Best,

- Luther
.

Myrna Larson

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May 29, 2001, 10:56:42 PM5/29/01
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I'm not sure I'd agree with your use of byte and integer variables. Long
integers -- 32 bits -- are the "native" data type in a 32-bit operating
system, and functions involving Longs should operate faster than those
involving Bytes or (short) Integers, particularly if, as some have suggested,
"under the hood", the compiler converts the 8 and 16-bit variables to 32 bits,
then converts the result back again.

Emil Nikolov

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May 30, 2001, 11:17:30 AM5/30/01
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Thanks for the tips,

Do you know what can I use insetad of .Select or .Activate to force Excel to
recalcuta it's page breaks? I want to monitor if my output goes to more than
one page.

e.

"David J. Braden" <dbr...@rochester.rr.com> wrote in message
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Myrna Larson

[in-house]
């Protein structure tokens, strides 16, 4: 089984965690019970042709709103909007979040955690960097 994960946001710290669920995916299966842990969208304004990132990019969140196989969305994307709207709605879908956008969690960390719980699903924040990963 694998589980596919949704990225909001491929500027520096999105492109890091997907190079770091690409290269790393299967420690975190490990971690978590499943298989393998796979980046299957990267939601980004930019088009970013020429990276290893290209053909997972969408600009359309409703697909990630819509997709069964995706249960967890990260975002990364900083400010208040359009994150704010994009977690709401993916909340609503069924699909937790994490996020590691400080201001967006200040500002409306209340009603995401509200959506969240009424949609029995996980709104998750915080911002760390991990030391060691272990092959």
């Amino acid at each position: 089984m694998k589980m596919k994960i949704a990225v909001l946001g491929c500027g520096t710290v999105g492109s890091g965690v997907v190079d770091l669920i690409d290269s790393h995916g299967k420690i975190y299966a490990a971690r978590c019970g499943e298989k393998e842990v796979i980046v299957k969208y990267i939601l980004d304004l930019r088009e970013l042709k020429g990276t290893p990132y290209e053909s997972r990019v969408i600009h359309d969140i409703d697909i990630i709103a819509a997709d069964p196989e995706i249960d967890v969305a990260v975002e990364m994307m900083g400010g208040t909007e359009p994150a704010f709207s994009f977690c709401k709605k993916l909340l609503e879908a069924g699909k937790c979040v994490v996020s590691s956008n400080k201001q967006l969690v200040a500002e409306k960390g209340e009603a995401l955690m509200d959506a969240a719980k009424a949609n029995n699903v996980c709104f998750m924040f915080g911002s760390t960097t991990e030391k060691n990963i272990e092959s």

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May 30, 2001, 4:42:10 PM5/30/01
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The following line of code will get the number of pages required to print the
active sheet.

NumPages = ExecuteExcel4Macro("Get.document(50,"")")

Note: Excel 4 was limited to workbooks with only one sheet; that's why the
function only works with the active sheet.


On Wed, 30 May 2001 11:17:30 -0400, "Emil Nikolov" <emil_n...@hotmail.com>
wrote:

>Thanks for the tips,
>
>Do you know what can I use instead of .Select or .Activate to force Excel to

Desart Eric

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May 31, 2001, 5:09:48 AM5/31/01
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Hi Myrna

| NumPages = ExecuteExcel4Macro("Get.document(50,"")")

This doesn't work for me (gives error in Excel 5)

NumPages = ExecuteExcel4Macro("Get.document(50)")
will return the number of pages of the active sheet.

| Note: Excel 4 was limited to workbooks with only one sheet; that's why
the
| function only works with the active sheet.

=Get.document(50,"[Book2]Sheet3") - works even when book not active.
=Get.document(50,"Sheet3") - works even when sheet not active.